Enrolling a sufficiently large population in the new insurance plans was always going to be a challenge, because many of the uninsured had little experience shopping for and buying coverage ― and because, particularly among middle-class consumers, the prices were in many cases going to seem high.
And while the federal government took on some of that responsibility, state officials had a special role to play, because they retain a lot of regulatory authority over insurance and, crucially, they better understood the idiosyncrasies of their insurance markets and their states’ residents.
Some states, typically the ones that had decided to create their own exchanges, promoted enrollment enthusiastically. But other states didn’t offer support. A few ― again, all with Republicans in power ― actually did their best to make enrollment difficult.
Georgia’s insurance commissioner, Ralph Hudgens, put it unusually bluntly. “Let me tell you what we’re doing,” he said in August 2013, just two months before the first open enrollment period. “Everything in our power to be an obstructionist.” Hudgens also said, “I’m not going to do anything in my power to make this law successful.” In other words, rather than assist Georgians who elected him with getting health coverage, Hudgens prioritized resisting Obama.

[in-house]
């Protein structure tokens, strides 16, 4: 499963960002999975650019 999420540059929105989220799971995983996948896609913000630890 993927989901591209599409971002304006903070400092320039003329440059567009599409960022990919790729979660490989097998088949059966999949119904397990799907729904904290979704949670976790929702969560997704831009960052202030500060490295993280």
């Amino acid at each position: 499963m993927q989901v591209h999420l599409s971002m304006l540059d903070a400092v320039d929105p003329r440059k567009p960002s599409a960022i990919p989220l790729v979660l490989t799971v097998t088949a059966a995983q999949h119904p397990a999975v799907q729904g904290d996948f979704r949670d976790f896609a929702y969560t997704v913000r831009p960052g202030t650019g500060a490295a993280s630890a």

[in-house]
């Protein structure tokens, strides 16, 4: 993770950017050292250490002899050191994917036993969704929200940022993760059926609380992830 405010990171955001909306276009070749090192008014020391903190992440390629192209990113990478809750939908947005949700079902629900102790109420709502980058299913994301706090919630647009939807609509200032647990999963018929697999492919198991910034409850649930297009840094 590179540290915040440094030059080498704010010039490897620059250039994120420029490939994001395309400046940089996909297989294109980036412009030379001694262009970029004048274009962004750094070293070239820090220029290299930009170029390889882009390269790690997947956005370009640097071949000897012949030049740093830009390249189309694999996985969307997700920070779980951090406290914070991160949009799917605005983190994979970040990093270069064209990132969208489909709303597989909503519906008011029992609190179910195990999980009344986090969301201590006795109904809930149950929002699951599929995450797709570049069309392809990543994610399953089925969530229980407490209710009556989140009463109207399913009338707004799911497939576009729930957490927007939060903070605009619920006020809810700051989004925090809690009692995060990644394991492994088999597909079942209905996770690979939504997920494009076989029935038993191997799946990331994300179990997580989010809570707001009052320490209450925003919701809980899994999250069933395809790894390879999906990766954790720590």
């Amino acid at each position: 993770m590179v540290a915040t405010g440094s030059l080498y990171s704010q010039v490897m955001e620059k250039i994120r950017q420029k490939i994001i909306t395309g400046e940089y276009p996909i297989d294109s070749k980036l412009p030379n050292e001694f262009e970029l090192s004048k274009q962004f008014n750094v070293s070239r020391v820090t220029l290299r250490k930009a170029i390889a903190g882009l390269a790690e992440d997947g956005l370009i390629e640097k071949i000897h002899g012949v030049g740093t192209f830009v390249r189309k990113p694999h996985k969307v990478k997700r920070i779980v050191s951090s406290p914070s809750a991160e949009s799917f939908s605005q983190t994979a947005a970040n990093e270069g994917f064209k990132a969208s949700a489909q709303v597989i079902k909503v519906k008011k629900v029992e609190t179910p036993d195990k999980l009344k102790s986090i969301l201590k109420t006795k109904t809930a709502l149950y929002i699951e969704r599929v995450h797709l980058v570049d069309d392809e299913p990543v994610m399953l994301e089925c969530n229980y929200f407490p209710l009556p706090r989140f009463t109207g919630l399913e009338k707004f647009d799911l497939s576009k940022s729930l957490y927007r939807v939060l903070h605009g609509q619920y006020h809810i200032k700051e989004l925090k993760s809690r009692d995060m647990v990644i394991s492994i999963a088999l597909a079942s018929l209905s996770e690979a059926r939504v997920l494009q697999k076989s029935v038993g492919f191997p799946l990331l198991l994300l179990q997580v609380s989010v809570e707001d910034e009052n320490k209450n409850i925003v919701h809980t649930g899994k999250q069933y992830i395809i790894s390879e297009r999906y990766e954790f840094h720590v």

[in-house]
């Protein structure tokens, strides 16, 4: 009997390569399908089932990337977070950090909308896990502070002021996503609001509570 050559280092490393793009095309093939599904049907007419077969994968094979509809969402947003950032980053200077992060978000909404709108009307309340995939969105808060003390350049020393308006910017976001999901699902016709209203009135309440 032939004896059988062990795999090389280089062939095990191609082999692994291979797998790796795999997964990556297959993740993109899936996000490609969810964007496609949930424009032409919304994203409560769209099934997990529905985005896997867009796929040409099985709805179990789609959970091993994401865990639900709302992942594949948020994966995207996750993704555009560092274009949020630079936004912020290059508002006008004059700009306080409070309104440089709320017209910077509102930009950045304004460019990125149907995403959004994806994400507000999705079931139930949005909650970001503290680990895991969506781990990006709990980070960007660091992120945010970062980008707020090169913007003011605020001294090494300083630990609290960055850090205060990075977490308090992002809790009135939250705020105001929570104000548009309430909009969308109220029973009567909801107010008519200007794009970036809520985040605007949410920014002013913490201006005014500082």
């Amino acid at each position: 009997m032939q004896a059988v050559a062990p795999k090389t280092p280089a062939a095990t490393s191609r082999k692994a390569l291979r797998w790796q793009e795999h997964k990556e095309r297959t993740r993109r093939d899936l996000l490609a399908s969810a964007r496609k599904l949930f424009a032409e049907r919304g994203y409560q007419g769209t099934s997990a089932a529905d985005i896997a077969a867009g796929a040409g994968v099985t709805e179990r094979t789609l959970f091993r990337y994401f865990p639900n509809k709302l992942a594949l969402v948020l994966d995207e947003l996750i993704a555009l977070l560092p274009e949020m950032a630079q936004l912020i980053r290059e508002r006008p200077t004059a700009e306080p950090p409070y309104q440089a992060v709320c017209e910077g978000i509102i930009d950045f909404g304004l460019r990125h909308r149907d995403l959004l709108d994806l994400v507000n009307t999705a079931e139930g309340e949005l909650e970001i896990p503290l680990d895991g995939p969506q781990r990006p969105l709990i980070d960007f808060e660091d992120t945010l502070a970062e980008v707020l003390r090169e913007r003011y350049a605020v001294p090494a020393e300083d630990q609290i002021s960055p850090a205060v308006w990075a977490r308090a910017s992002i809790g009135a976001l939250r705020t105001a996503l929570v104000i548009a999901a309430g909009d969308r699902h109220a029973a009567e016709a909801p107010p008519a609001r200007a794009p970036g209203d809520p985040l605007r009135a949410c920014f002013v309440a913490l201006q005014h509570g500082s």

The impact of these efforts isn’t clear. But enrollment in states that ran their own exchanges, which is a pretty good proxy for enrollment enthusiasm, was moderately higher overall than in states that relied on HealthCare.gov, according to a 2016 paper by economists Molly Frean, Jonathan Gruber, and Benjamin Sommers.
One constant for the early years of the Affordable Care Act was enthusiastic support from Washington. That obviously changed in January, when Trump became president ― and open enrollment for this year was entering its final days.
The very day Trump was inaugurated, he issued an executive order instructing agencies to relax Affordable Care Act rules. The IRS responded a short while later by announcing it wouldn’t fully enforce the law’s individual mandate, which has the potential to suppress enrollment among healthy people who need the coverage less.
The end of open enrollment period has historically seen a surge of signups, as people rush to meet the deadline, and the late signups tend to be healthier on average, helping the risk pool. But the Trump administration canceled some planned digital and television advertising and, this year, only about 400,000 people signed up in the final two weeks. In the same period last year, 700,000 did.
That drop may help explain why, this year, overall signups for HealthCare.gov policies fell slightly this year. It’s also a reminder that the kind of people who have been trying to undermine Obamacare are now in charge of it. They may yet do more damage, unless they manage to repeal it altogether.
CORRECTION: An earlier version of this article misstated that the risk corridor ended in 2017; it ended in 2016, so insurers would not have raised rates with the expectation that money would be available this year.